Douglass et al criticise earlier research that used a metric of uncertainty based on maxima and minima from simulations. This would seem a reasonable criticism, since conformity with observations could be obtained simply by running a simulation - any simulation - enough times to generate the outlying data points needed to cover the observational range.
The authors note:
"There is an enormous ongoing effort to find errors in the observations that would reduce the disagreement with the models. [Shouldn't that be the other way round? - naive ed.] Here, the task is daunting since the various datasets are independently constructed and one needs to find something wrong with each one of them".
In regard to the observations, they are more blunt. Reiterating the view that we must assume that the latest dataset versions are the best estimates based upon investigators knowledge and experience using the data, they say: "We agree: the values given are the values we should use".
Already, their conclusion - "that projections of future climate based on these models be viewed with much caution" - has raised their popularity with climate change bloggers.
Could something be missing from the climate models?
After the Bali Hai...
Accounts of atmospheric processes bearing on climate must take account not just of the "greenhouse gases", but also of clouds and aerosols - airborne particles ("particulates") from a variety of sources such as volcanos, industrial emissions, forest fires and wind-blown desert dust.
The influence of aerosols is particularly difficult to gauge, with even the IPCC admitting in section 2.4.4 of their Fourth Report that "The progress in both global modelling and measurements of the direct RF [radiative forcing] of aerosol leads to a medium-low level of scientific understanding."
(Radiative forcing is an index of the influence of a particular component, and may be positive or negative. Arriving at a global climate model entails additional steps to determine how they interact - and where they are).
IPCC global mean radiative forcings, grouped by type, showing estimated uncertainties. Timescale (red column) estimates atmospheric persistence, were the anthropogenic cause to cease. The IPCC's assessment of the scientific understanding of each type is shown at right. (Note: aerosols are classified here as Anthropogenic. It is not clear if this includes or excludes aerosols from Natural causes).
To that end, NASA coordinates a program called AERONET, (AErosol Robotic Network), an internationally supported system of solar-powered automated sun-seeking spectrometers which measure aerosol density.
It has been known for a long time that aerosols contribute to cloud formation, as solid particles can induce water vapour to condense onto them to form the liquid droplets that make up clouds. As the chart above shows, the IPCC considers that aerosols produce a "negative forcing". In other words, they inhibit the "greenhouse effect", and cool the climate.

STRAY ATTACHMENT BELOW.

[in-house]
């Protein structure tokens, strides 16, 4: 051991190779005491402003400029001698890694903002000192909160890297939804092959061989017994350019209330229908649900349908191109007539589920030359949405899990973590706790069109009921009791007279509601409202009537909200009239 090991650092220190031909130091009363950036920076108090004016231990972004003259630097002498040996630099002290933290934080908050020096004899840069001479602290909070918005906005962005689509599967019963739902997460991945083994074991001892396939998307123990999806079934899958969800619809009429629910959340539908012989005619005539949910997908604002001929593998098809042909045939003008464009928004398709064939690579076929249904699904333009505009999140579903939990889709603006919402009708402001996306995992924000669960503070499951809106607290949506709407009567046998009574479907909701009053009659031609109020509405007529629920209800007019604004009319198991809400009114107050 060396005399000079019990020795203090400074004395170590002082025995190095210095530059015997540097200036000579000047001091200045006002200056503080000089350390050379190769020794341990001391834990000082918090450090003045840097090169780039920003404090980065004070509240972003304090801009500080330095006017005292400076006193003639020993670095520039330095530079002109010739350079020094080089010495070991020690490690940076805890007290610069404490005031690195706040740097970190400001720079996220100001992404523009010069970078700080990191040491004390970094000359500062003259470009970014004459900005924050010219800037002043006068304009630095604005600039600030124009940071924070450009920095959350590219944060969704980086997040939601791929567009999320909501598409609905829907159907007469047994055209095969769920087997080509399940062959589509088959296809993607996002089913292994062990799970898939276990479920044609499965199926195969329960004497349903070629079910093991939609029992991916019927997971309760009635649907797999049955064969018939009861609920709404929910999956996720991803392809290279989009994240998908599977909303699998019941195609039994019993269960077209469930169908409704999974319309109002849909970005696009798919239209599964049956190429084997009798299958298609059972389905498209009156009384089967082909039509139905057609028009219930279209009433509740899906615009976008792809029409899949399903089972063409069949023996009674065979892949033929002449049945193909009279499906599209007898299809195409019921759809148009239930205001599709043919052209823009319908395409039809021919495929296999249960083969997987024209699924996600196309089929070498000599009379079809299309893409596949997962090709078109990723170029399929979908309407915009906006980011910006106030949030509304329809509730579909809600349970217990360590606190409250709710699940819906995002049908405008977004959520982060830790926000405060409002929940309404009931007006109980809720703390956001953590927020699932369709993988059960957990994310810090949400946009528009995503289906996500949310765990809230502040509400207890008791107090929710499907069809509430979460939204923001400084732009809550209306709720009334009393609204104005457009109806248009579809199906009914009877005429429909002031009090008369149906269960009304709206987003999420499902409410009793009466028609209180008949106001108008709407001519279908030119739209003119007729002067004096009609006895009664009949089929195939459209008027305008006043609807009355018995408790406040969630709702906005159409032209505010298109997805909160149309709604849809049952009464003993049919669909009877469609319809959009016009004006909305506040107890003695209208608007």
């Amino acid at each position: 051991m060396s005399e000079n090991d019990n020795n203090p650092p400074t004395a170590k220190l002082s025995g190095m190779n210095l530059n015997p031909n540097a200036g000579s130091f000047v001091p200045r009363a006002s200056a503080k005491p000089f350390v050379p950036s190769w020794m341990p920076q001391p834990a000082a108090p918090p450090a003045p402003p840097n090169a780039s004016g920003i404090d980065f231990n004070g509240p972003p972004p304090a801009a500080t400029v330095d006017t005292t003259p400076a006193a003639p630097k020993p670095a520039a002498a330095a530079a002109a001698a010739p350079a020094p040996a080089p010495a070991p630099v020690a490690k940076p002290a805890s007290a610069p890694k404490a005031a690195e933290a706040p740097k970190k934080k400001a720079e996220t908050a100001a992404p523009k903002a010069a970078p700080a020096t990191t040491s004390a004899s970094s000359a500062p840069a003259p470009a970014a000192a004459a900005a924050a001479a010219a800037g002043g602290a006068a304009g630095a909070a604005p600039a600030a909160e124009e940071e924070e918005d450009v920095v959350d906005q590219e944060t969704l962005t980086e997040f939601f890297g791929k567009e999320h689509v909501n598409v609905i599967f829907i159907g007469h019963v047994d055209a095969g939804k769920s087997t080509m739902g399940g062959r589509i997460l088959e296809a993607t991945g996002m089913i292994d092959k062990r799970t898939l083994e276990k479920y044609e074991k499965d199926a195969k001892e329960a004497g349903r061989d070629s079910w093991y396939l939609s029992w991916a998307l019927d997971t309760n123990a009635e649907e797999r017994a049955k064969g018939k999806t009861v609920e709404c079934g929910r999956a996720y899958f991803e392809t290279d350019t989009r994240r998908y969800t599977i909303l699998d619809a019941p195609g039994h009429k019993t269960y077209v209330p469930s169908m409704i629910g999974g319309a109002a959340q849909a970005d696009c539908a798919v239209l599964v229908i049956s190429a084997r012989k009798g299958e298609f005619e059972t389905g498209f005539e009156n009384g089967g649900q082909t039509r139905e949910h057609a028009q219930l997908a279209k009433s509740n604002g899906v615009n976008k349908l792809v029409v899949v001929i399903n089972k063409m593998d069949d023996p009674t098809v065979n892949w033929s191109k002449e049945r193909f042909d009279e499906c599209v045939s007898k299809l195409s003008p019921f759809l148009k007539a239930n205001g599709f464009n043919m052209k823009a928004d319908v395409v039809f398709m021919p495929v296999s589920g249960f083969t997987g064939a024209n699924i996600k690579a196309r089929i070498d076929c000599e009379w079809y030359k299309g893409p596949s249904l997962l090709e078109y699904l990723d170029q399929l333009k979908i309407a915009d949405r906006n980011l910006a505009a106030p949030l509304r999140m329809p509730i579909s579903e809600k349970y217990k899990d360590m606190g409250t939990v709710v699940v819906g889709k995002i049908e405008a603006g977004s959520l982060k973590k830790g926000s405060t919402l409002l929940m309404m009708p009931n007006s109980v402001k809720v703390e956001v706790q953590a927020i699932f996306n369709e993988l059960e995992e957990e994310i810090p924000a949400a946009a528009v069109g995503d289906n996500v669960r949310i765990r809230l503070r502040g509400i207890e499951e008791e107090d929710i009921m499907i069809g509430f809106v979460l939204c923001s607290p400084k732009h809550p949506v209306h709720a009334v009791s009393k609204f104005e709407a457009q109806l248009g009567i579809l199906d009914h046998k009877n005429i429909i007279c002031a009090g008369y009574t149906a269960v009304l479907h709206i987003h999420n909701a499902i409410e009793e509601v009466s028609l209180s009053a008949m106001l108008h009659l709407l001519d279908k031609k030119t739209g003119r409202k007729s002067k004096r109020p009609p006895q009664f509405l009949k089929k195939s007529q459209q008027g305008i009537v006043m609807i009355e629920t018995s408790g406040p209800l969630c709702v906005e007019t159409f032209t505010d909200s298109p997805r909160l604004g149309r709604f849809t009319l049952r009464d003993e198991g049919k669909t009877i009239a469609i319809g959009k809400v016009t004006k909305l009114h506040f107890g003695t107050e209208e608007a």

But a study published earlier this year in the American Geophysical Union's Geophysical Research Letters journal by researchers from the Weizmann Institute and Goddard Space Center suggests that the picture is more complicated than hitherto foreseen. Dividing the atmospheric effect of aerosols into their wet and their dry effects, as the IPCC report does, has been an uncritical assumption so far.
It has been customary to give clouds a wide berth of 1 km when measuring aerosols, because of the confusing optical properties of cloud edges. But says lead author Ilan Koren of the Weizmann Institute, "After working with several years of data from the Moderate Resolution Imaging Spectroradiometer (MODIS) on NASA Terra and Aqua spacecraft, we consistently saw what appeared to be elevated levels of aerosols near clouds.
However, satellites are not the only sources of data. It was after Weizmann researchers switched their attention to the ground-based AERONET data that they discovered the full extent of what they were seeing.
"We found that the region affected by this cloud field 'twilight zone' extends to tens of kilometers beyond the identified cloud edge. This suggests that 30 to 60 per cent of the atmosphere previously labeled as 'cloud-free' is actually affected by cloud-aerosol processes that reflect solar energy back into space."
Goddard's Lorraine Remer, co-author on the study, adds: "What we think we're seeing is a transitional zone where clouds are beginning to form or are dying away, and where humidity causes dry particles to absorb water and get bigger."
So clouds are not what they would seem - what looks like clear blue sky may be a 'twilight zone', concealing processes of nascent cloud formation that need further scientific clarification.
Computer models may need to be revised to include the new finding. But what of the impact on scenarios of future global climate? Remer notes -
"Current estimates of the effect of aerosols on global temperatures, which is primarily cooling, may be too small because the large contribution from this transition zone has been overlooked."
Perhaps it's time for Reg readers to check they have their coats. But on both empirical and inferential grounds, then, the science of climate looks to be far from over.®
In the light of the Royal Meteorological Society's paper, it will be interesting to see if the BBC will revise its rebuttal of climate scepticism. In respect of item 5, under the heading 'THE ATMOSPHERE IS NOT BEHAVING AS MODELS WOULD PREDICT', the BBC confidently asserts that, "Within the uncertainties of the data, there is no discrepancy that needs to be dealt with."